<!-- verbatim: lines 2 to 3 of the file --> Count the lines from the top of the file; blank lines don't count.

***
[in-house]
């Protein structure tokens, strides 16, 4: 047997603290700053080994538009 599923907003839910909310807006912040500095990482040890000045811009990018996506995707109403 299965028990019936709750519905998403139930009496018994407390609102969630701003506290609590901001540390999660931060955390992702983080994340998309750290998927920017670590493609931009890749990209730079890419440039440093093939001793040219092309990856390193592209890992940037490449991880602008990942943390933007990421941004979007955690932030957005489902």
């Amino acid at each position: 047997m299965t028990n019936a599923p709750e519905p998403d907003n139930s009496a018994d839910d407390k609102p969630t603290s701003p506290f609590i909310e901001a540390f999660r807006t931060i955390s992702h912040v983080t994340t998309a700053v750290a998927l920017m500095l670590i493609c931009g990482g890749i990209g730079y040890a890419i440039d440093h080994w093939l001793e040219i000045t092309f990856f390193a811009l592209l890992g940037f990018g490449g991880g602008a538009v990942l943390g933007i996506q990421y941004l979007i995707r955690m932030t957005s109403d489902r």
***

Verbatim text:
């Protein structure tokens, strides 16, 4: 047997603290700053080994538009 599923907003839910909310807006912040500095990482040890000045811009990018996506995707109403 299965028990019936709750519905998403139930009496018994407390609102969630701003506290609590901001540390999660931060955390992702983080994340998309750290998927920017670590493609931009890749990209730079890419440039440093093939001793040219092309990856390193592209890992940037490449991880602008990942943390933007990421941004979007955690932030957005489902």
């Amino acid at each position: 047997m299965t028990n019936a599923p709750e519905p998403d907003n139930s009496a018994d839910d407390k609102p969630t603290s701003p506290f609590i909310e901001a540390f999660r807006t931060i955390s992702h912040v983080t994340t998309a700053v750290a998927l920017m500095l670590i493609c931009g990482g890749i990209g730079y040890a890419i440039d440093h080994w093939l001793e040219i000045t092309f990856f390193a811009l592209l890992g940037f990018g490449g991880g602008a538009v990942l943390g933007i996506q990421y941004l979007i995707r955690m932030t957005s109403d489902r």